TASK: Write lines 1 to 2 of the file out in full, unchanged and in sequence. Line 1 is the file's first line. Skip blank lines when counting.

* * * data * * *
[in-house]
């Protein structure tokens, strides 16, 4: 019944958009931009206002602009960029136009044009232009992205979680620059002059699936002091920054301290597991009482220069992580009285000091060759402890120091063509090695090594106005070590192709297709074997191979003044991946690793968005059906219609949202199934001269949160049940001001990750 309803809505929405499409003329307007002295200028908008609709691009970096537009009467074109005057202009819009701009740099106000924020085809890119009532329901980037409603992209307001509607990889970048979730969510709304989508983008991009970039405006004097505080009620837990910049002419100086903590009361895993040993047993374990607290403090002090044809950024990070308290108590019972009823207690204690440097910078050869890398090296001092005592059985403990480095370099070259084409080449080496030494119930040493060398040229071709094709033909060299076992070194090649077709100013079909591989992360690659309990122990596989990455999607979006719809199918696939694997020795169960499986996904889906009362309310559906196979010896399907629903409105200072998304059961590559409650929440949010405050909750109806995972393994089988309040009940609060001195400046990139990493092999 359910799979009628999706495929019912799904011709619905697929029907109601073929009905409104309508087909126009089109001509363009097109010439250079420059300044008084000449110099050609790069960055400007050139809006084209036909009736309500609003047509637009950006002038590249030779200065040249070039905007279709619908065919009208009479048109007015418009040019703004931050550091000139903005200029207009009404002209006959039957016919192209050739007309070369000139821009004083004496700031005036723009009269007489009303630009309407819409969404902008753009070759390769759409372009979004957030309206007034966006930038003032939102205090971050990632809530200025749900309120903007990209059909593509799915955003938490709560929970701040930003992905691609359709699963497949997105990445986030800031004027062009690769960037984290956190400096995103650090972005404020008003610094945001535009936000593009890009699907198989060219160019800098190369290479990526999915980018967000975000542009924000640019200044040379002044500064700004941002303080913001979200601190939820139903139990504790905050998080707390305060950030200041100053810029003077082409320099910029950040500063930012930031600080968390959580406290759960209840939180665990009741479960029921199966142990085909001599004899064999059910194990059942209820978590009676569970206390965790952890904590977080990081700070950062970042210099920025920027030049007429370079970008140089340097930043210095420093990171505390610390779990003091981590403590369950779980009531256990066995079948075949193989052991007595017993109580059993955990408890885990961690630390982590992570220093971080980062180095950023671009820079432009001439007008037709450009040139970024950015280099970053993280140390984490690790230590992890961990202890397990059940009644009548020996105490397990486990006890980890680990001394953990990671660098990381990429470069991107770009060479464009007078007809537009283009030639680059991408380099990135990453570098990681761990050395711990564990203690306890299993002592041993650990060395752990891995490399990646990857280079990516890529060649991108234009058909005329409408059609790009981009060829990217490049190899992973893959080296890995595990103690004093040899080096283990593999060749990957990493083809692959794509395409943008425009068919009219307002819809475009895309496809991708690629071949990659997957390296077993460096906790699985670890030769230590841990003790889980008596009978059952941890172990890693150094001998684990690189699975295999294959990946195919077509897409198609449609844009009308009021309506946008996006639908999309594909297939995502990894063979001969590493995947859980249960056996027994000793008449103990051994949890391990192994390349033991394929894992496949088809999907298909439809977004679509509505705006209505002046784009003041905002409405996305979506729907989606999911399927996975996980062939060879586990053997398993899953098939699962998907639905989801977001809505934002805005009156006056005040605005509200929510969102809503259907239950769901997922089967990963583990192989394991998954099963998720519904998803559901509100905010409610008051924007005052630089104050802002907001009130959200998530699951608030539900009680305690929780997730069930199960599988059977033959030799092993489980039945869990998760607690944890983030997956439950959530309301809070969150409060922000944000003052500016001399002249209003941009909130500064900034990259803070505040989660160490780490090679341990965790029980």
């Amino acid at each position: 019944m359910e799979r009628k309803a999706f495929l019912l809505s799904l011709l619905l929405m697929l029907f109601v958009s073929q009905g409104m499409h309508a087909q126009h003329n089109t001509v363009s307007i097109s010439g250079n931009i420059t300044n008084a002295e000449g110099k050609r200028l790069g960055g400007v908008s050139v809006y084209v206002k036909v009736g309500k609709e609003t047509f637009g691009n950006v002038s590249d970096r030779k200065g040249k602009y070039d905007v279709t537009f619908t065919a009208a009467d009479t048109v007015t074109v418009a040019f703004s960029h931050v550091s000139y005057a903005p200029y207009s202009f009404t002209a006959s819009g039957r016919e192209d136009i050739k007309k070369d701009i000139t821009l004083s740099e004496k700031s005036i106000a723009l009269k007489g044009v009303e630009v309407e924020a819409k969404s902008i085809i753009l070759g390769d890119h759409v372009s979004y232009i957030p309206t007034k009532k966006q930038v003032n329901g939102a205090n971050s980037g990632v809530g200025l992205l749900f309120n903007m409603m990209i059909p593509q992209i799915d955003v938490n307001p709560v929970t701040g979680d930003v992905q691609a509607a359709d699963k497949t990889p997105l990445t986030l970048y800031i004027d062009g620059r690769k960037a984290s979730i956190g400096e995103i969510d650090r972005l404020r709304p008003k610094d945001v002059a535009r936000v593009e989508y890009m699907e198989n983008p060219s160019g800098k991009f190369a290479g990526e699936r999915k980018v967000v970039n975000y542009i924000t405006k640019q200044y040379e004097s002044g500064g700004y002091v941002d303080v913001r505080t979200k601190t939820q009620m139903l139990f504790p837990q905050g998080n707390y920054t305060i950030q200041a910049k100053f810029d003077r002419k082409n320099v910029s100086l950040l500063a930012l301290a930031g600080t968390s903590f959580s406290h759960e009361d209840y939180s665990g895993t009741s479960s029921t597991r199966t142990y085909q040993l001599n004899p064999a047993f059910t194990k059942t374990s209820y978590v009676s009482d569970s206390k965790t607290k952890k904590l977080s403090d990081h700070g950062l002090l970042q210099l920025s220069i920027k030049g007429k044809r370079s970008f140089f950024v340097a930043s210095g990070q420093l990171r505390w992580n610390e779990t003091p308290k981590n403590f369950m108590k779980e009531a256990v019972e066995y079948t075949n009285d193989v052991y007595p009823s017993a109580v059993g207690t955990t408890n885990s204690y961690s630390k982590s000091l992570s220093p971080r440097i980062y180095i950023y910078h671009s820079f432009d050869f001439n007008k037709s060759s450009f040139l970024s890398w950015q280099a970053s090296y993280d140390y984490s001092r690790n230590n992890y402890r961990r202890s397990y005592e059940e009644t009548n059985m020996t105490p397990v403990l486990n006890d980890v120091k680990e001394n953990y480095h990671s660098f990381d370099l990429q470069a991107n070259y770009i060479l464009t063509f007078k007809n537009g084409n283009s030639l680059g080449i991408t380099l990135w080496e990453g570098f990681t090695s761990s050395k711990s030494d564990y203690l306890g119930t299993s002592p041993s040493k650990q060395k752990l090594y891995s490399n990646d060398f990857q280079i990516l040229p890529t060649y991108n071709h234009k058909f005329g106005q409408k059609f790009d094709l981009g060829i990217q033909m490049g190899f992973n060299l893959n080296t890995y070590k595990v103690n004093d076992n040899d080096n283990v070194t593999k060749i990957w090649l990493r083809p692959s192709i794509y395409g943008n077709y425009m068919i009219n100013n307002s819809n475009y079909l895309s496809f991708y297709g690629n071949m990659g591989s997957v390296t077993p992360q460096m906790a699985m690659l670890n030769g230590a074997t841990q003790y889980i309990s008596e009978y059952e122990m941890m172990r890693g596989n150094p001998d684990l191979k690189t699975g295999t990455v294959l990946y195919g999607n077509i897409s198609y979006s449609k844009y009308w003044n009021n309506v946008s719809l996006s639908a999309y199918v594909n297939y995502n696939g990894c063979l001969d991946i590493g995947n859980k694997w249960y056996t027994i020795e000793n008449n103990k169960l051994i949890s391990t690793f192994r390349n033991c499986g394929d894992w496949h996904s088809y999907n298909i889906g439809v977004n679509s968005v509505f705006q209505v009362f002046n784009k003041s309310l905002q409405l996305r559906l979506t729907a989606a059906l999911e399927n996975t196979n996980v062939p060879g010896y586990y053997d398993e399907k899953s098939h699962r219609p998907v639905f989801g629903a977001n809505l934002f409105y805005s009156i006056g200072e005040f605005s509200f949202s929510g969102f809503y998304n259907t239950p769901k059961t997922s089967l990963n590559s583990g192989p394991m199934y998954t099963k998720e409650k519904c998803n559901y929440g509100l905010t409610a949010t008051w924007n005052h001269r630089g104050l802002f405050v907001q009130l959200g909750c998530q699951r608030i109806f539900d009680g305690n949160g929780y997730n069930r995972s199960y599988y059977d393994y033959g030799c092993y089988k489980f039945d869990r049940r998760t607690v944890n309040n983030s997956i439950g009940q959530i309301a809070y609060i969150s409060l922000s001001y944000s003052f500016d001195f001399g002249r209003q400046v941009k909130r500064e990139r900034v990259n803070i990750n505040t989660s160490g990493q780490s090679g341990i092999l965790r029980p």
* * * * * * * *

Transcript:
[in-house]
């Protein structure tokens, strides 16, 4: 019944958009931009206002602009960029136009044009232009992205979680620059002059699936002091920054301290597991009482220069992580009285000091060759402890120091063509090695090594106005070590192709297709074997191979003044991946690793968005059906219609949202199934001269949160049940001001990750 309803809505929405499409003329307007002295200028908008609709691009970096537009009467074109005057202009819009701009740099106000924020085809890119009532329901980037409603992209307001509607990889970048979730969510709304989508983008991009970039405006004097505080009620837990910049002419100086903590009361895993040993047993374990607290403090002090044809950024990070308290108590019972009823207690204690440097910078050869890398090296001092005592059985403990480095370099070259084409080449080496030494119930040493060398040229071709094709033909060299076992070194090649077709100013079909591989992360690659309990122990596989990455999607979006719809199918696939694997020795169960499986996904889906009362309310559906196979010896399907629903409105200072998304059961590559409650929440949010405050909750109806995972393994089988309040009940609060001195400046990139990493092999 359910799979009628999706495929019912799904011709619905697929029907109601073929009905409104309508087909126009089109001509363009097109010439250079420059300044008084000449110099050609790069960055400007050139809006084209036909009736309500609003047509637009950006002038590249030779200065040249070039905007279709619908065919009208009479048109007015418009040019703004931050550091000139903005200029207009009404002209006959039957016919192209050739007309070369000139821009004083004496700031005036723009009269007489009303630009309407819409969404902008753009070759390769759409372009979004957030309206007034966006930038003032939102205090971050990632809530200025749900309120903007990209059909593509799915955003938490709560929970701040930003992905691609359709699963497949997105990445986030800031004027062009690769960037984290956190400096995103650090972005404020008003610094945001535009936000593009890009699907198989060219160019800098190369290479990526999915980018967000975000542009924000640019200044040379002044500064700004941002303080913001979200601190939820139903139990504790905050998080707390305060950030200041100053810029003077082409320099910029950040500063930012930031600080968390959580406290759960209840939180665990009741479960029921199966142990085909001599004899064999059910194990059942209820978590009676569970206390965790952890904590977080990081700070950062970042210099920025920027030049007429370079970008140089340097930043210095420093990171505390610390779990003091981590403590369950779980009531256990066995079948075949193989052991007595017993109580059993955990408890885990961690630390982590992570220093971080980062180095950023671009820079432009001439007008037709450009040139970024950015280099970053993280140390984490690790230590992890961990202890397990059940009644009548020996105490397990486990006890980890680990001394953990990671660098990381990429470069991107770009060479464009007078007809537009283009030639680059991408380099990135990453570098990681761990050395711990564990203690306890299993002592041993650990060395752990891995490399990646990857280079990516890529060649991108234009058909005329409408059609790009981009060829990217490049190899992973893959080296890995595990103690004093040899080096283990593999060749990957990493083809692959794509395409943008425009068919009219307002819809475009895309496809991708690629071949990659997957390296077993460096906790699985670890030769230590841990003790889980008596009978059952941890172990890693150094001998684990690189699975295999294959990946195919077509897409198609449609844009009308009021309506946008996006639908999309594909297939995502990894063979001969590493995947859980249960056996027994000793008449103990051994949890391990192994390349033991394929894992496949088809999907298909439809977004679509509505705006209505002046784009003041905002409405996305979506729907989606999911399927996975996980062939060879586990053997398993899953098939699962998907639905989801977001809505934002805005009156006056005040605005509200929510969102809503259907239950769901997922089967990963583990192989394991998954099963998720519904998803559901509100905010409610008051924007005052630089104050802002907001009130959200998530699951608030539900009680305690929780997730069930199960599988059977033959030799092993489980039945869990998760607690944890983030997956439950959530309301809070969150409060922000944000003052500016001399002249209003941009909130500064900034990259803070505040989660160490780490090679341990965790029980």